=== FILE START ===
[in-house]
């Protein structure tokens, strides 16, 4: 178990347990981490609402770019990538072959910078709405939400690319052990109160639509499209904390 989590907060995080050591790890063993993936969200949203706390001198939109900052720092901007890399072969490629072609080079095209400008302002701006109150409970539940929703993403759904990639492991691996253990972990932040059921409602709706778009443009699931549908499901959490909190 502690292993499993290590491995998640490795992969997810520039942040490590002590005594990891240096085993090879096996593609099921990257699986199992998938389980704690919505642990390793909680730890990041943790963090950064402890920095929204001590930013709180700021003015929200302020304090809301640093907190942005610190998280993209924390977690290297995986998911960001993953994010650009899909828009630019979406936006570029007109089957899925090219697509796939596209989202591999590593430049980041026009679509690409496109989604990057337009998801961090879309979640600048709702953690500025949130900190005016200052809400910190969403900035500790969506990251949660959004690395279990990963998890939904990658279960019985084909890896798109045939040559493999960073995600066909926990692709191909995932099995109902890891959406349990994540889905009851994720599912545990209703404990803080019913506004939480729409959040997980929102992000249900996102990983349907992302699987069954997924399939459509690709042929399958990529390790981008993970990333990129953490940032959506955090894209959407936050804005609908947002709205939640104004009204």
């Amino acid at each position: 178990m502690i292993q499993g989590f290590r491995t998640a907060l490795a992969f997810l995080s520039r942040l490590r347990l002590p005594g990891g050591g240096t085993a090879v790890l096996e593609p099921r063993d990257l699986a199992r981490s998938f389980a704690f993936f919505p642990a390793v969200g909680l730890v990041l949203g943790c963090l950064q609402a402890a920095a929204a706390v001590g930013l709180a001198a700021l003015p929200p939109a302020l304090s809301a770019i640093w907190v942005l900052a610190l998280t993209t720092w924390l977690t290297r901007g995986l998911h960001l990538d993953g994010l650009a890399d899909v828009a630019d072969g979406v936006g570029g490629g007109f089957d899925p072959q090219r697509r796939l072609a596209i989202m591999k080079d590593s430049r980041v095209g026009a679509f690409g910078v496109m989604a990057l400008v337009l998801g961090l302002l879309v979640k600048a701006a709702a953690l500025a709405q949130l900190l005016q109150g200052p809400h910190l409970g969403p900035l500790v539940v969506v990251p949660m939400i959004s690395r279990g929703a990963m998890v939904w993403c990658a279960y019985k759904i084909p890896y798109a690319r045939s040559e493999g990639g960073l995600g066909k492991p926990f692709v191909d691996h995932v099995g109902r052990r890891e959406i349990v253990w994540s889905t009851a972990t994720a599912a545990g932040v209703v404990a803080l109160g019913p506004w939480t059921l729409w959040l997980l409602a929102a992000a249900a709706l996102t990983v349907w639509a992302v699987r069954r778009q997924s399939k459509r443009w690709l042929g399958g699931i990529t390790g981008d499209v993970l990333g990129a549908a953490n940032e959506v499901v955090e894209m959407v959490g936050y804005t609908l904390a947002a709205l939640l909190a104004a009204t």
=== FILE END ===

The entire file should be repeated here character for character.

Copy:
[in-house]
């Protein structure tokens, strides 16, 4: 178990347990981490609402770019990538072959910078709405939400690319052990109160639509499209904390 989590907060995080050591790890063993993936969200949203706390001198939109900052720092901007890399072969490629072609080079095209400008302002701006109150409970539940929703993403759904990639492991691996253990972990932040059921409602709706778009443009699931549908499901959490909190 502690292993499993290590491995998640490795992969997810520039942040490590002590005594990891240096085993090879096996593609099921990257699986199992998938389980704690919505642990390793909680730890990041943790963090950064402890920095929204001590930013709180700021003015929200302020304090809301640093907190942005610190998280993209924390977690290297995986998911960001993953994010650009899909828009630019979406936006570029007109089957899925090219697509796939596209989202591999590593430049980041026009679509690409496109989604990057337009998801961090879309979640600048709702953690500025949130900190005016200052809400910190969403900035500790969506990251949660959004690395279990990963998890939904990658279960019985084909890896798109045939040559493999960073995600066909926990692709191909995932099995109902890891959406349990994540889905009851994720599912545990209703404990803080019913506004939480729409959040997980929102992000249900996102990983349907992302699987069954997924399939459509690709042929399958990529390790981008993970990333990129953490940032959506955090894209959407936050804005609908947002709205939640104004009204």
């Amino acid at each position: 178990m502690i292993q499993g989590f290590r491995t998640a907060l490795a992969f997810l995080s520039r942040l490590r347990l002590p005594g990891g050591g240096t085993a090879v790890l096996e593609p099921r063993d990257l699986a199992r981490s998938f389980a704690f993936f919505p642990a390793v969200g909680l730890v990041l949203g943790c963090l950064q609402a402890a920095a929204a706390v001590g930013l709180a001198a700021l003015p929200p939109a302020l304090s809301a770019i640093w907190v942005l900052a610190l998280t993209t720092w924390l977690t290297r901007g995986l998911h960001l990538d993953g994010l650009a890399d899909v828009a630019d072969g979406v936006g570029g490629g007109f089957d899925p072959q090219r697509r796939l072609a596209i989202m591999k080079d590593s430049r980041v095209g026009a679509f690409g910078v496109m989604a990057l400008v337009l998801g961090l302002l879309v979640k600048a701006a709702a953690l500025a709405q949130l900190l005016q109150g200052p809400h910190l409970g969403p900035l500790v539940v969506v990251p949660m939400i959004s690395r279990g929703a990963m998890v939904w993403c990658a279960y019985k759904i084909p890896y798109a690319r045939s040559e493999g990639g960073l995600g066909k492991p926990f692709v191909d691996h995932v099995g109902r052990r890891e959406i349990v253990w994540s889905t009851a972990t994720a599912a545990g932040v209703v404990a803080l109160g019913p506004w939480t059921l729409w959040l997980l409602a929102a992000a249900a709706l996102t990983v349907w639509a992302v699987r069954r778009q997924s399939k459509r443009w690709l042929g399958g699931i990529t390790g981008d499209v993970l990333g990129a549908a953490n940032e959506v499901v955090e894209m959407v959490g936050y804005t609908l904390a947002a709205l939640l909190a104004a009204t």